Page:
|Publication number||US5888179 A|
|Application number||US 08/469,894|
|Publication date||Mar 30, 1999|
|Filing date||Jun 5, 1995|
|Priority date||Jun 5, 1995|
|Publication number||08469894, 469894, US 5888179 A, US 5888179A, US-A-5888179, US5888179 A, US5888179A|
|Inventors||Tara Chand Singhal|
|Original Assignee||Singhal; Tara Chand|
|Export Citation||BiBTeX, EndNote, RefMan|
|Patent Citations (5), Referenced by (19), Classifications (9), Legal Events (12)|
|External Links: USPTO, USPTO Assignment, Espacenet|
There are exercise machines of various kinds that are used for exercising the human body. These machines use many varieties of exercise techniques such as: lifting weight; simulating sport actions of rowing, skiing, bicycling; other means of exercise like stair climbing and walking. These and similar machines exercise the body in general and different muscle groups and parts of the body in particular.
These exercise machines do not specifically exercise and develop the agility of the human body. The human agility is the ability to act quickly and move rapidly using both mental and physical skills in reacting to events and objects that invade the space immediately surrounding a person. The agility skills when developed through an exercise apparatus are useful in improving reaction time skills and providing physical exercise. They may also be useful in improving the competition ability in some sports.
The present invention is directed to an exercise apparatus which is useful in developing human agility and also provides physical exercise. The human agility, embodying the ability to act quickly and move rapidly using both mental and physical skills in reacting to events and objects that invade the space immediately surrounding a person, is an important aspect of exercising. The agility skills when developed through this exercise apparatus are useful in giving the body a balanced mental and physical exercise as well as in improving the competition sport ability. It is believed that, this exercise apparatus enables a heightened mental state of awareness and readiness while indulging in physical exercise of the body, thereby providing a balanced exercise to the exercise subject.
This apparatus uses light beams, preferably laser light beams, that are modified to visually appear as solid physical bars that sweep over an area where the exercise subject stands. A pencil beam of laser light, capable of travelling hundreds of feet is reduced in intensity by fattening it to about one to one and half inches in diameter, that need travel only about ten to twenty feet. This modified light beam with proper ambient lighting and haze makes a visible light bar that appears like a solid bar. These light bars sweep over the area where the exercise subject interacts with them. One form of interaction is by jumping, ducking or moving sideways to avoid the light bar from hitting the body. Another form of interaction is to block the light bar using an electronic blocker. The height, the rate of sweep along with the orientation of the sweep of the light bars is set to different settings and controlled by the user in periodic and random modes.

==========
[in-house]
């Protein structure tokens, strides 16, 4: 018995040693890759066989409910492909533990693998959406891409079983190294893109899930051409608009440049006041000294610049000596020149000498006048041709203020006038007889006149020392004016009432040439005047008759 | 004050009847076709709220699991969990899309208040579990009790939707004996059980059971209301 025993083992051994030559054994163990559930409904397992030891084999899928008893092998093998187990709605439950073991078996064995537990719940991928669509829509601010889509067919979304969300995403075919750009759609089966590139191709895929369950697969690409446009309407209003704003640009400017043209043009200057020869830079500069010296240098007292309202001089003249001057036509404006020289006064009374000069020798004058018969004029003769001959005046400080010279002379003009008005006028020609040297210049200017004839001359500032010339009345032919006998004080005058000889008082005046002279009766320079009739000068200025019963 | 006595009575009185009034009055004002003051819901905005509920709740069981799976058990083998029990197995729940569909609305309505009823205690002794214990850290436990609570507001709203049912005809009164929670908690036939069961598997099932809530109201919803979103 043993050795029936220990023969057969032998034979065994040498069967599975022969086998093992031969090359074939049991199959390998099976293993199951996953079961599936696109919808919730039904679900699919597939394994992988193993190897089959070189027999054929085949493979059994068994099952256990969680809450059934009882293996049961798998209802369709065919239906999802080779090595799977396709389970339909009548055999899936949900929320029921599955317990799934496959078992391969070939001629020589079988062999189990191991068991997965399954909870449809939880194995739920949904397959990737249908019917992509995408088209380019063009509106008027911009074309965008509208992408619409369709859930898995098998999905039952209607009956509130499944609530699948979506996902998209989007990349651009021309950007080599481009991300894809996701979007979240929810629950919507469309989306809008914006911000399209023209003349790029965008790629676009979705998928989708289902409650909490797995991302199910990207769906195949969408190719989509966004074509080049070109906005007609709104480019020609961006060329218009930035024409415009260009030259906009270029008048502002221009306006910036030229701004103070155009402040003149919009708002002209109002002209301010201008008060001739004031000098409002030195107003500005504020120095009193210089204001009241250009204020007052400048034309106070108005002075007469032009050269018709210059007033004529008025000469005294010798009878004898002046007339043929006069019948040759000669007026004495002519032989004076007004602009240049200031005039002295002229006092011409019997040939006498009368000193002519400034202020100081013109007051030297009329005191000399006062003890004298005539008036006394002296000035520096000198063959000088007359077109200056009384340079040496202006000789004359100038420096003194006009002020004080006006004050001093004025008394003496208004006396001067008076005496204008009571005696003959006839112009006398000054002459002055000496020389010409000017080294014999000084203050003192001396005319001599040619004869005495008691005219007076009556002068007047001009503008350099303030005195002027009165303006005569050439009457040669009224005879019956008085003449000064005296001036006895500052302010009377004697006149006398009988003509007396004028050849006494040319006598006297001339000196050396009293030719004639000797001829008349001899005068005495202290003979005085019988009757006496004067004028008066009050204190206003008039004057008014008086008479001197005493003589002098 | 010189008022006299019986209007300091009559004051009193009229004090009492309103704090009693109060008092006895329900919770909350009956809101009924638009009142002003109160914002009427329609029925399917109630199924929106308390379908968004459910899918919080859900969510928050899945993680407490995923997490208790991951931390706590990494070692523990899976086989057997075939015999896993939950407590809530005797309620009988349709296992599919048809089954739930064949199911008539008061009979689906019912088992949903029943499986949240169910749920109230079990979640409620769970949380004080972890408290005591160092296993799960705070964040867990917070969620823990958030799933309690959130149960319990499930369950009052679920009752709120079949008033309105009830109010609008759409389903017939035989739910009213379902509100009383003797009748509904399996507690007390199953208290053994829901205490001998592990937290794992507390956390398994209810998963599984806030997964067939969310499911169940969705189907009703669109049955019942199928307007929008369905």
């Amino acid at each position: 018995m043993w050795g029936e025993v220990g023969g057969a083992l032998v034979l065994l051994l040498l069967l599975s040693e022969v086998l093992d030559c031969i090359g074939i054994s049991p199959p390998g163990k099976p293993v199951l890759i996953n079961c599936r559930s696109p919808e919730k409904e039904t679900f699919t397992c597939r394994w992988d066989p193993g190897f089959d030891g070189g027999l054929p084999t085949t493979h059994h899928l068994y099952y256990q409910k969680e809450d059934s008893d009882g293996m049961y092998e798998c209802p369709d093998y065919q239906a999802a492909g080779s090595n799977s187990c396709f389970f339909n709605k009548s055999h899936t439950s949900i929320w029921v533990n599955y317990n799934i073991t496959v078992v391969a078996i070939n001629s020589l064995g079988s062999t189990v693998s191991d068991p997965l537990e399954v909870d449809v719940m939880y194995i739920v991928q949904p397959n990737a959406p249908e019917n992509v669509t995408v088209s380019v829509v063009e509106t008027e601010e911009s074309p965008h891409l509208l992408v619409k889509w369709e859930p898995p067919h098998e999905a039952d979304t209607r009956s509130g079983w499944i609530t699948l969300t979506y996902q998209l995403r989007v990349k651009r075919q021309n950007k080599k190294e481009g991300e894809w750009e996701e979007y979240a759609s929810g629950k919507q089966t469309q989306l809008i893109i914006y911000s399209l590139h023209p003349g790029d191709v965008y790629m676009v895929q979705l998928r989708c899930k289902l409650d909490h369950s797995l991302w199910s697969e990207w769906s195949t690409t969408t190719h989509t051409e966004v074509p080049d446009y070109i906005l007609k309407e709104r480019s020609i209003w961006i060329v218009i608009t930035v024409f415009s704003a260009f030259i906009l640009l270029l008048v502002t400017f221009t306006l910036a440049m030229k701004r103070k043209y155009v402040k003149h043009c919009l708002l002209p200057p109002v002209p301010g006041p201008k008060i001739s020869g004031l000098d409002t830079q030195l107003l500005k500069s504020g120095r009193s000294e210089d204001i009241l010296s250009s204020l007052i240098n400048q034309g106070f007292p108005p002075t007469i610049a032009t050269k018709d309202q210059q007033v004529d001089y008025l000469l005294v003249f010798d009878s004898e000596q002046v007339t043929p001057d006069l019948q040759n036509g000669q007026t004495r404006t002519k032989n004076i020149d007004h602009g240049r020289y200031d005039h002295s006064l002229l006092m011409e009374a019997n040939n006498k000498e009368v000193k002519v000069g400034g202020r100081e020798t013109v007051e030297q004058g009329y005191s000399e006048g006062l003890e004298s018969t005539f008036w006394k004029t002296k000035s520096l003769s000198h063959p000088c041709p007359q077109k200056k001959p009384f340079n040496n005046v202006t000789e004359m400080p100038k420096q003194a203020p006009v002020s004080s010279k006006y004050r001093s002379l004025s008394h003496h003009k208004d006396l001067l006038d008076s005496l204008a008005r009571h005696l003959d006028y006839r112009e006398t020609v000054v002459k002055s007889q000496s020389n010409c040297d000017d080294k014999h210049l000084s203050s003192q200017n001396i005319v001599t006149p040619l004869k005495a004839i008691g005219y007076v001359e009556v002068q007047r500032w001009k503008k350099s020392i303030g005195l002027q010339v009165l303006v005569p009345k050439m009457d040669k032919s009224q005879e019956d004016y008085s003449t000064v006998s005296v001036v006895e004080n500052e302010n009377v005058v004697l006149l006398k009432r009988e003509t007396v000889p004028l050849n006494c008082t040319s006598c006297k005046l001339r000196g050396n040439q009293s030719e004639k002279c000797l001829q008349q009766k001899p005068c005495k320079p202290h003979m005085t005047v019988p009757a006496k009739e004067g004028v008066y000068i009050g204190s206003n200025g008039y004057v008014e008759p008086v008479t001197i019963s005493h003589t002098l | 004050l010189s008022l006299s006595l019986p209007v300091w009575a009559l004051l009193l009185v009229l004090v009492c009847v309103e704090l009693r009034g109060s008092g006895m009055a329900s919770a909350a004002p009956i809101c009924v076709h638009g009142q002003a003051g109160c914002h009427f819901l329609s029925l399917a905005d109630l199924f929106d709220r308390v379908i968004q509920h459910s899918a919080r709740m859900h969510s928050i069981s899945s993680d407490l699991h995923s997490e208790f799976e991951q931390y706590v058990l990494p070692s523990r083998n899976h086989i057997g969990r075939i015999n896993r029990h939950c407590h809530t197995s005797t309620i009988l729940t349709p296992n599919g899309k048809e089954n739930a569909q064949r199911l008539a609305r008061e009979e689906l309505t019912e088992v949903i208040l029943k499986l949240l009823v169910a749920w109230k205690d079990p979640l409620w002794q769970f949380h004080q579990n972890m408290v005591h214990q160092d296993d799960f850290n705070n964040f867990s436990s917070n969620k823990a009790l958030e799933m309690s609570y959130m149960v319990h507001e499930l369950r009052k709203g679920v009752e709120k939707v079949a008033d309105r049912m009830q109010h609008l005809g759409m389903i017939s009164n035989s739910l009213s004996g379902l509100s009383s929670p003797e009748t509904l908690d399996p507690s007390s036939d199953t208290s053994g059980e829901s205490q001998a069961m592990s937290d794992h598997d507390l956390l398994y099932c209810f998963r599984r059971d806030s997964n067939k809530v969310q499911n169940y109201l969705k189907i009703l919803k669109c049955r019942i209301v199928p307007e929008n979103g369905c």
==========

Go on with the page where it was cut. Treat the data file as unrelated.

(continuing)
The sweep of the light bars is, preferably, supplemented by audio which adds sounds such as swishing sound as well as musical tones. The area which the subject occupies can be enhanced by the addition of a suitable padded platform that assists the subject in jumping as well as in cushioning his fall from the jump.
In one version of the exercise apparatus, one or more knee high bases surrounding the area where the subject stands generate horizontal bars of light. These bases generate light bars which are set at varying heights, generally from ankle level to below knee level, and at varying speeds, sweep over the area. The subject has to jump over the bars to avoid hitting or intercepting them. The exercise subject has to be mentally alert as well as physically able to jump different heights to coordinate his timing of jump and the degree of height of jump to coincide with the bars that sweep over the area. In one version of the apparatus, the sweep of the light bars is sensed by a sensor to generate an advisory indication and stop the light bar's sweep if the bar hits the legs of the exercise subject, because he was unable to jump over the bars.
In another version of the exercise apparatus, one or more head high bases, surrounding the area where the subject stands generate light bars at all heights and orientations relative to the subject. The subject has to duck his head, jump, or move his body sideways to avoid hitting or intercepting the bars.
In yet another version of the exercise apparatus, the exercise subject uses a hand held electronic blocker, which he uses to block the light bars. The blocker has light sensor means on its surface and wireless signal transmitting means embedded in it. The sensor means detect the light bar hitting the blocker and then send a wireless signal to the base. The reception of the signal by the base activates means to stop the light bar sweep and then restart the light bar sweep from a different orientation.
The electronic blocker can be in many forms. A preferable blocker form is a rod shape even though many other shapes are possible.
The exercise apparatus has programmable means for the exercise subject to set and control the exercise apparatus by controls on the bases as well as via remote control enabling him to customize and fine tune his exercise regimen.